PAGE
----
Think Spring + Farmers Markets (Despite the Snow Storm!!)

Yes, I do realize that I am in Michigan, and despite the spring-like weather we’ve had over the past few days, I know we’re about to get blasted with up to 11 inches of snow, but… Spring is coming!  And with it comes the start of our farmers market season!

The Bank Street Kalamazoo Farmers Market is the largest, most vibrant market we participate in.  It has an upbeat, festival feel to it, fresh produce, food trucks, unique handmade gifts, and live music.  Saturday brings crowds of up to 8,000 people, or so I have been told, so come early – the market is open from 7am – 2pm – but it really clears out after 1pm.  It’s a wonderful start to your weekend.

Habanaro carmels.jpgMy favorite treat is a package of Habanero Caramels made by Cherri’s Chocol’Art.  They’re salty, sweet, and spicy.  I’m not usually a caramel fan, nor a fan of spicy foods, but these are absolutely amazing.  One of my customers so very kindly gave me a sample one Saturday morning last year, and eating them has turned into my weekly habit and reward for waking at 4:45am to make it to the market on time!

We’ve participated in the Allegan Farmers Market since 2013 (wow – this is our 4th season!) and are excited for the growth it has experienced.  The Allegan Farmers Market is a smaller market open on Thursdays from 8am – 2pm in Allegan on M-222.  Last year they added an on-site market manager, and vendors can now accept SNAP tokens, Double Up Food Bucks tokens, WIC Project Fresh coupons, or Senior Market Fresh coupons.  New for 2016 is a USDA grant that will give free rides to the market!

Both the Kalamazoo and Allegan markets open in the first week of May – we can’t wait to see you there!  But in the meantime, you can find us at Pure Goat Soapworks!


Passionate Work, Love + Inspire


I am passionate about soapmaking, and running an Indie business! Here is what I cherish most about our work at Pure Goat Soapworks:

Art & Creativity – Did you ever want to be good at something as a child, but just knew that you weren’t, and would never be? I wanted to be good at art when I was in elementary school, but I lacked (and still lack!) the fine motor skills to draw or paint well. In college, I had my roommates paint my fingernails for me because I was inept at doing it myself. It would have been easier for me to stick my fingers in a paint can and then remove the excess, than be able to paint my nails myself.

But then I began making soap, which changed everything! I realized that I was creative, and that I could design patterns, mix color and fragrance, and make something that was entirely unique and beautiful. I actually was creative and artistic. The 4th grader inside of me was overjoyed!

Nichole makes Arabian Nights Sandalwood Goat Milk Soap

Making Soap – Science and Art meet in making artisan soap, and it’s been exhilarating to participate in the marriage of the two. Formulating and tweaking recipes, learning how to use colorants, creating color schemes and patterns – it’s been a sweet journey!

Our Customers – I truly enjoy building relationships with the many wonderful people I’ve met since we started our business, like “Mr. G.” from our Allegan Farmers Market. Mr. G is in his 80’s, and comes weekly to the market with his daughter and dog Greta. Every time I see him, he has a smile on his face, and a sparkle in his eyes. He always stops by to say hello, even when he doesn’t need to buy soap or raw honey.

Connecting with other Indie Makers – There is a community of Indie business owners and Makers that I am blessed to have found, and a Makers Movement that is satisfying to be a part of. So many of the products we buy are made overseas, mass-produced. There are so many more unique things available right here in the US, in your own hometown, being made by talented, hardworking people. The Bank Street Kalamazoo Farmers Market hosts more than 100 amazing small businesses. I love meeting other creative makers, and patronizing their shops.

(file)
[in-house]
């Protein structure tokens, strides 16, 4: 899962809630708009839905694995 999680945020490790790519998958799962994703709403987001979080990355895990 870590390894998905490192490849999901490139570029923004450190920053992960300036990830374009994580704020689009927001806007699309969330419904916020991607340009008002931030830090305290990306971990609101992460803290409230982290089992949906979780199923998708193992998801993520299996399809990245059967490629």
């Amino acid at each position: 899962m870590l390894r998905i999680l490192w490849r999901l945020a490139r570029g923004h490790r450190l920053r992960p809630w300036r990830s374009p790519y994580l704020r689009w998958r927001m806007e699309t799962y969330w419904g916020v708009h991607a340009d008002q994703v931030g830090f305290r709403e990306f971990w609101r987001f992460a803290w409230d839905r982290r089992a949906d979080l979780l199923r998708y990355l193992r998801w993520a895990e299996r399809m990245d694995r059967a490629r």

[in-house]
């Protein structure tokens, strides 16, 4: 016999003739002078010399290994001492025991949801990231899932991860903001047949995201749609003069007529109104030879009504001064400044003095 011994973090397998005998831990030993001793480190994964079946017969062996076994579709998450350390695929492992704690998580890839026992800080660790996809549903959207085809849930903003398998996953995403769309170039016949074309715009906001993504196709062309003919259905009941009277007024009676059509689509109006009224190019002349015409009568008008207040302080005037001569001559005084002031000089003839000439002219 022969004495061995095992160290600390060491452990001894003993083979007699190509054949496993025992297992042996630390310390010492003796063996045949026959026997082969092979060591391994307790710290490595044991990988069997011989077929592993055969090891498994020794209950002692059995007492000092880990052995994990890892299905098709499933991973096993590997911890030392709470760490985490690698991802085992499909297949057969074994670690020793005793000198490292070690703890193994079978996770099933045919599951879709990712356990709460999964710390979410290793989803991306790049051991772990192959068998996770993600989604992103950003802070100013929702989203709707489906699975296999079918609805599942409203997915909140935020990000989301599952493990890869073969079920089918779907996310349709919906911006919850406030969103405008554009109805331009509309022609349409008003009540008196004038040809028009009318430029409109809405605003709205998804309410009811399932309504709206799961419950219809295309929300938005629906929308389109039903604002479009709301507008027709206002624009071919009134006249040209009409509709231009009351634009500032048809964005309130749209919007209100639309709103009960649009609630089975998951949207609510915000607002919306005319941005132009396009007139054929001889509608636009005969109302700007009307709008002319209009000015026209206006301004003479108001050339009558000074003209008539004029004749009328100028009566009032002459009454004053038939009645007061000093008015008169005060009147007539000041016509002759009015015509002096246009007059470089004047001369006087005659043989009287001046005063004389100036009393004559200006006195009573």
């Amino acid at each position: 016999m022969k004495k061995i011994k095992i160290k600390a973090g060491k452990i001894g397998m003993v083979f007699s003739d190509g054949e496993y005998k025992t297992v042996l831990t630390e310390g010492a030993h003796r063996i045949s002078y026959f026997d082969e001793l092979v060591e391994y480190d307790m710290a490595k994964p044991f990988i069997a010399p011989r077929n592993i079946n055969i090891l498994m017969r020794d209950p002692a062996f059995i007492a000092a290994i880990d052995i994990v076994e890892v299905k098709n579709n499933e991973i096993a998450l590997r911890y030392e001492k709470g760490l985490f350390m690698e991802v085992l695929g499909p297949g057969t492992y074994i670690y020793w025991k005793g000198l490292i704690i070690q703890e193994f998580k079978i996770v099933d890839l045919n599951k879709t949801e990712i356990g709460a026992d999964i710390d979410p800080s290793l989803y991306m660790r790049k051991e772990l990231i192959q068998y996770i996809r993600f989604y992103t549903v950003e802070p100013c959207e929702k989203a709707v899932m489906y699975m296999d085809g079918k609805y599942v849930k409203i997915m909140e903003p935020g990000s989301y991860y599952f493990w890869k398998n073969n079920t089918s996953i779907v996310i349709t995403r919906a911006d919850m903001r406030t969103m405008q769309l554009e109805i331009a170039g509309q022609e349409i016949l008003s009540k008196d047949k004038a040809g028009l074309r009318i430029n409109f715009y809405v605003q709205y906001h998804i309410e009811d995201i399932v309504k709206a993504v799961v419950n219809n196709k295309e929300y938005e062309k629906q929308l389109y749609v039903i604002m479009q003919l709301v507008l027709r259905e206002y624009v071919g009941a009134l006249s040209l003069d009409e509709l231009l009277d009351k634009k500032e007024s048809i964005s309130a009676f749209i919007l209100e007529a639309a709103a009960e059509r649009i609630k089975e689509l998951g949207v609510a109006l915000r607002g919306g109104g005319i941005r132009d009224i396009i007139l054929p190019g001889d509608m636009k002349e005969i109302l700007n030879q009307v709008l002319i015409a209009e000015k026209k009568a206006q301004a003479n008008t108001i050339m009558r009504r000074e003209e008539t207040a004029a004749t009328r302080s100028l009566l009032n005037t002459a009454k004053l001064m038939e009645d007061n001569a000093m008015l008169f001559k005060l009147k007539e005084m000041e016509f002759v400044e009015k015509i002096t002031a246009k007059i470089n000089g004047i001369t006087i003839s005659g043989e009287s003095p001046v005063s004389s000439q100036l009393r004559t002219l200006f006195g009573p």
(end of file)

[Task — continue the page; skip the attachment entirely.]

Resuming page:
Love + Inspire – I hope to inspire you love to one another. We are passionate about helping orphans and the families adopting them through Reece’s Rainbow. I am grateful to have a voice to be able to bring attention to the plight of orphans, and help them in whatever small way I am able.

Why Use Handcrafted Goat Milk Soap?

Have you been intrigued by the idea using handcrafted soap?  Have you wondered how goat milk soap is made, and why it’s good for you?

Nichole makes artisan goat milk soap at Pure Goat Soapworks

Soap is made by combining oils, lye, and water, or another liquid such as goat milk, in specific quantities.  The chemical reaction that makes soap is called saponification.  You might hear the word “lye” and think that soap is unsafe, but that is not true.  All soap is made with lye, but no lye remains in properly made soap.  It is used up in the chemical reaction that makes the soap.  To ensure that no lye remains in our soap, we “superfat” our soap – we add 5 – 7% more oils than are needed to make soap.  This makes our soap richer, and easier on your skin!


While we really like handcrafted soap, we adore goat milk soaps!  Why?  It adds a creaminess and richness to our soaps, and it is wonderful for sensitive skin!  Goat milk contains alpha-hydroxy acids which naturally remove dead skin cells by binding with them.  Your beautifully soft skin is then able to shine through!  Goat milk soaps are extremely gentle and safe to use.

Not all soaps labeled “goat milk soap” are created equally, so it’s really important to read the list of ingredients.  Our natural (no colorants added) goat milk soaps use 100% goat milk for the liquid portion, and our artisan color bars use more than 50% goat milk in the liquid portion.   (Goat milk contains natural sugars that darken and caramelize in the soap-making process.  We use >50% goat milk in our Artisan bars in order to lessen the amount of mineral colorants needed and to create lighter colored soap that better shows our designs.)